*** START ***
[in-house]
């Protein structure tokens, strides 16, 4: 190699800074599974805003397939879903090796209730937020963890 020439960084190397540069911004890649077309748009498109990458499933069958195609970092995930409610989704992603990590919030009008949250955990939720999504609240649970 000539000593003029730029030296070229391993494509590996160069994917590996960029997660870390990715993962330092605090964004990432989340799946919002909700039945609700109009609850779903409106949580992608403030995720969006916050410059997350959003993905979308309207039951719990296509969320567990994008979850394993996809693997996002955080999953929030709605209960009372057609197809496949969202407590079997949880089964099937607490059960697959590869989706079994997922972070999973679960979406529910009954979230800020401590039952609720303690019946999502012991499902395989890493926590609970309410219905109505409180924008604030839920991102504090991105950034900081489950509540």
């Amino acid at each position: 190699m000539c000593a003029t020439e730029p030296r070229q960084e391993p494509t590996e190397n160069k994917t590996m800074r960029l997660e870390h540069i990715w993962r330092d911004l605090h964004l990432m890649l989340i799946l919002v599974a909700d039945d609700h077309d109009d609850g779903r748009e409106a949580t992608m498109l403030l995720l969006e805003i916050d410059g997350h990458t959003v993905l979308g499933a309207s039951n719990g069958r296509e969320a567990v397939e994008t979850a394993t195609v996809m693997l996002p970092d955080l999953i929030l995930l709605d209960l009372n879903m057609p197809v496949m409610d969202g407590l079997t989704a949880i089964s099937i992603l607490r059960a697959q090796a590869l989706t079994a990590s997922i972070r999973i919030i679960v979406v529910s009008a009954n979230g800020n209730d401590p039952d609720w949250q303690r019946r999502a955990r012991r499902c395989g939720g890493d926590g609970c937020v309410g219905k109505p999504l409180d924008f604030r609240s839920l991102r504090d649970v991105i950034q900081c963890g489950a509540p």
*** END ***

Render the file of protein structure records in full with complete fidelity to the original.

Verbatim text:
[in-house]
């Protein structure tokens, strides 16, 4: 190699800074599974805003397939879903090796209730937020963890 020439960084190397540069911004890649077309748009498109990458499933069958195609970092995930409610989704992603990590919030009008949250955990939720999504609240649970 000539000593003029730029030296070229391993494509590996160069994917590996960029997660870390990715993962330092605090964004990432989340799946919002909700039945609700109009609850779903409106949580992608403030995720969006916050410059997350959003993905979308309207039951719990296509969320567990994008979850394993996809693997996002955080999953929030709605209960009372057609197809496949969202407590079997949880089964099937607490059960697959590869989706079994997922972070999973679960979406529910009954979230800020401590039952609720303690019946999502012991499902395989890493926590609970309410219905109505409180924008604030839920991102504090991105950034900081489950509540």
């Amino acid at each position: 190699m000539c000593a003029t020439e730029p030296r070229q960084e391993p494509t590996e190397n160069k994917t590996m800074r960029l997660e870390h540069i990715w993962r330092d911004l605090h964004l990432m890649l989340i799946l919002v599974a909700d039945d609700h077309d109009d609850g779903r748009e409106a949580t992608m498109l403030l995720l969006e805003i916050d410059g997350h990458t959003v993905l979308g499933a309207s039951n719990g069958r296509e969320a567990v397939e994008t979850a394993t195609v996809m693997l996002p970092d955080l999953i929030l995930l709605d209960l009372n879903m057609p197809v496949m409610d969202g407590l079997t989704a949880i089964s099937i992603l607490r059960a697959q090796a590869l989706t079994a990590s997922i972070r999973i919030i679960v979406v529910s009008a009954n979230g800020n209730d401590p039952d609720w949250q303690r019946r999502a955990r012991r499902c395989g939720g890493d926590g609970c937020v309410g219905k109505p999504l409180d924008f604030r609240s839920l991102r504090d649970v991105i950034q900081c963890g489950a509540p």